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Social Psychology and Society

Publisher: Moscow State University of Psychology and Education

ISSN (printed version): 2221-1527

ISSN (online): 2311-7052


License: CC BY-NC 4.0

Published since 2010

Published quarterly

Free of fees
Open Access Journal


System Justification, Group Identification and Political Behavior: Protests in Khabarovsk Krai 99


Gulevich O.A.
Doctor of Psychology, Professor, School of Psychology of Faculty of Social Sciences, National Research University Higher School of Economics, Moscow, Russia

Guseva V.V.
intern researcher, National Research University Higher School of Economics (HSE University), Moscow, Russia

Objective. The aim of the present research is to investigate the relationship between justification of the social system and group identification, on the one hand, and the readiness for non-institutionalized political behavior, on the other. Background. There are two psychological approaches to the study of the factors of non-institutionalized political behavior: the first one is based on social identity theory, and the second one — on system justification theory. In most cases, research uses either one or the other approach. In this study, we will examine how these approaches are related to each other. Study design. We hypothesized that group identification and system justification are linked to the readiness for non-institutionalized political action, but this relationship is mediated by perceived injustice and collective political efficacy. These hypotheses were tested in a study conducted during the protests in Khabarovsk Krai in the summer and autumn of 2020. The study was conducted with a survey method. To test the hypotheses mediation analysis was used. Participants. 432 people living in Khabarovsk Krai: 53% of men and 47% of women; the age ranged from 18 to 63 years (MToloka=28.89, SDnetworks=9.48; MToloka=36.71, SDnetworks=11.47). Measurements. The respondents filled out questionnaires measuring justification of the system existing in contemporary Russia, identification with the residents of Khabarovsk Krai, perceived injustice of the arrest of Governor Sergei Furgal, collective efficacy of the residents of this region, and the readiness to take actions aimed at changing the current situation. Results. The results showed that system justification was negatively, and Khabarovsk identification was positively associated with the perceived injustice of the governor’s arrest and the collective efficacy of Khabarovsk residents. Perceived injustice and collective efficacy, in turn, were positively associated with the readiness to engage in all forms of non-institutionalized political behavior aimed at changing the current situation. At the same time, perceived injustice and collective efficacy mediated the links between system justification and Khabarovsk identification with the readiness to act. Conclusions. The social identity approach and the system justification approach independently explain people’s readiness to engage in non-institutionalized political behavior aimed at changing the status quo. In particular, group identification and system justification act in the opposite ways: the former strengthens political activity, while the latter weakens it.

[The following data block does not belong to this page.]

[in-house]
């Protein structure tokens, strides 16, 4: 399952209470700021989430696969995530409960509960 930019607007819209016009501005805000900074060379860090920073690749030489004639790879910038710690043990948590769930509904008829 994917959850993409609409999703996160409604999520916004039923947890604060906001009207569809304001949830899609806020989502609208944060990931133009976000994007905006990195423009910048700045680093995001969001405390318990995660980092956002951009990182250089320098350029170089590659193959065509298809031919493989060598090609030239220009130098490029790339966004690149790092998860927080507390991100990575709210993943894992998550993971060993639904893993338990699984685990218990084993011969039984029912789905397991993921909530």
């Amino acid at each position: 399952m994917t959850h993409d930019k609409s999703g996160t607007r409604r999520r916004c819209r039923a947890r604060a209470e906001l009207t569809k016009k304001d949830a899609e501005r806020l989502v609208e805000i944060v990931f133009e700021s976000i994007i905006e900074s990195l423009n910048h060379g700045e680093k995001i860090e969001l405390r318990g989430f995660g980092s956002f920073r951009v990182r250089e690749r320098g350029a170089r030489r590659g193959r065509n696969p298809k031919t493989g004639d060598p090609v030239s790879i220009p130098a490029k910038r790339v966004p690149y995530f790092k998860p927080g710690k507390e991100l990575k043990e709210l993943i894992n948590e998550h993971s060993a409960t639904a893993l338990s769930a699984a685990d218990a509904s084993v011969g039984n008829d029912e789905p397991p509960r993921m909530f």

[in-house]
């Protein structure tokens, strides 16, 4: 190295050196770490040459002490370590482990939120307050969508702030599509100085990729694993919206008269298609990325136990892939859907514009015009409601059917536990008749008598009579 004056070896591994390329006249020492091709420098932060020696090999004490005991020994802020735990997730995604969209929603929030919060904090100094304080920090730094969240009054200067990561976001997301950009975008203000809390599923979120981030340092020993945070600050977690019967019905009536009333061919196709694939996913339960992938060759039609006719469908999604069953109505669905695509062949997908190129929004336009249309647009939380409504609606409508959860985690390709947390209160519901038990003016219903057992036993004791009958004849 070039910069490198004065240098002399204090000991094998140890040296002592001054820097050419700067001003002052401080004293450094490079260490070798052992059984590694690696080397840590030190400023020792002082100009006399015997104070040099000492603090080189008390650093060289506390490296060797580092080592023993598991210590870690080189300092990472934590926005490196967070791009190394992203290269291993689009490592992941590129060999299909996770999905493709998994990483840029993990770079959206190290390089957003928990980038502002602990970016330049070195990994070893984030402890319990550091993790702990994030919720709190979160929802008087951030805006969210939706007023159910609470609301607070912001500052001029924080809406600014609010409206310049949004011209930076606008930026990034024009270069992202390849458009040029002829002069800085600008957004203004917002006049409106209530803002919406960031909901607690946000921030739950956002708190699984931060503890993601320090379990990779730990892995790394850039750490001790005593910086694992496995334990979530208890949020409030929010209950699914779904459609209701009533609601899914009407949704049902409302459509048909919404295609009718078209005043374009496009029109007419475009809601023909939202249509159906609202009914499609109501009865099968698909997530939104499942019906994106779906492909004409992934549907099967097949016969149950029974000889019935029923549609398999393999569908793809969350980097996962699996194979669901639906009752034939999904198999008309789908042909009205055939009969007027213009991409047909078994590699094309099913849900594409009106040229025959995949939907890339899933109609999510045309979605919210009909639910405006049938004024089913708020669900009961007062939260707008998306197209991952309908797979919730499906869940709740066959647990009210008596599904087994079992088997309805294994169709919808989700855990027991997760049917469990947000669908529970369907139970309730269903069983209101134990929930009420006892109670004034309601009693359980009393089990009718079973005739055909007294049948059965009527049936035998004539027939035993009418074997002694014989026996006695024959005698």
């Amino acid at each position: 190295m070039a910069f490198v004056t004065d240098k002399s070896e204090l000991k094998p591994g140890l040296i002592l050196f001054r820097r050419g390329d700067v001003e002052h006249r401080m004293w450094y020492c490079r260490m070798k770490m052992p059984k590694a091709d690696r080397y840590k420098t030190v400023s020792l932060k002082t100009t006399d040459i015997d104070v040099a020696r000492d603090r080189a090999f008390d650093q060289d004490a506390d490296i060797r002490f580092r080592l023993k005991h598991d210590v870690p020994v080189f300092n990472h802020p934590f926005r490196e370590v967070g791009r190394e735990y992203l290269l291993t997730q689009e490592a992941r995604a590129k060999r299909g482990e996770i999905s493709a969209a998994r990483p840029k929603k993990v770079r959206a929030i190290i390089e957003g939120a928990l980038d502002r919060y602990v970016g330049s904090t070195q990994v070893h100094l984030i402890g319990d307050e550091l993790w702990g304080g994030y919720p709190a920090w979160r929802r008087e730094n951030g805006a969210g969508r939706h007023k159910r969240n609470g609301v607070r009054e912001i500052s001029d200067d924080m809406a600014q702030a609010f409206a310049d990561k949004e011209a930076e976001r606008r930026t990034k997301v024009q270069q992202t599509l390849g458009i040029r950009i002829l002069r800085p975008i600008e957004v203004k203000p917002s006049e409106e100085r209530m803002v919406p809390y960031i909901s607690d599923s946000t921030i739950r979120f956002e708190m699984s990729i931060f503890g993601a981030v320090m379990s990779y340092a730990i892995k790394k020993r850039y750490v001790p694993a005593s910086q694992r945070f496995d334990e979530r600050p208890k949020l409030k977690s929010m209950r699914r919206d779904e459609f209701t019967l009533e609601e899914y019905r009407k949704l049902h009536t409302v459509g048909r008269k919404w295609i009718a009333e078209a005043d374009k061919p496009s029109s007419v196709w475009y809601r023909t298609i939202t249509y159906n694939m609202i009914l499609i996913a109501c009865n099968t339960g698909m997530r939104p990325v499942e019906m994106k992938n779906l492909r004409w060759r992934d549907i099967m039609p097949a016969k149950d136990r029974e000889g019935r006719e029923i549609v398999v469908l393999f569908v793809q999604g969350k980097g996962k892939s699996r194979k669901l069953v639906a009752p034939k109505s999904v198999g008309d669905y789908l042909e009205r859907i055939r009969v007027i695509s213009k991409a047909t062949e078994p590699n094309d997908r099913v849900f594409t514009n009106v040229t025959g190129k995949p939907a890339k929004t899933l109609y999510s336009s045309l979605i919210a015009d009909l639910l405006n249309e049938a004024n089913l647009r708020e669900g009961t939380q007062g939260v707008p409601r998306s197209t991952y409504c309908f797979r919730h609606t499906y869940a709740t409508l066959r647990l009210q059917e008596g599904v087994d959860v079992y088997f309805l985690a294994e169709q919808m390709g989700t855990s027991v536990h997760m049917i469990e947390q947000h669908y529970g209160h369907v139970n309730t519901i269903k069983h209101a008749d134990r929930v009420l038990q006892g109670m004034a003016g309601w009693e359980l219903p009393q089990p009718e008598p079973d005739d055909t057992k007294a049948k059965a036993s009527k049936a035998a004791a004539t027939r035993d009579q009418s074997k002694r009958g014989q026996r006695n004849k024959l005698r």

Keywords: non-institutionalized political behavior, system justification, group identification, perceived injustice, collective efficacy

Column: Empirical Research


Funding. This research is supported by the Faculty of Social Sciences, National Research University Higher School of Economics

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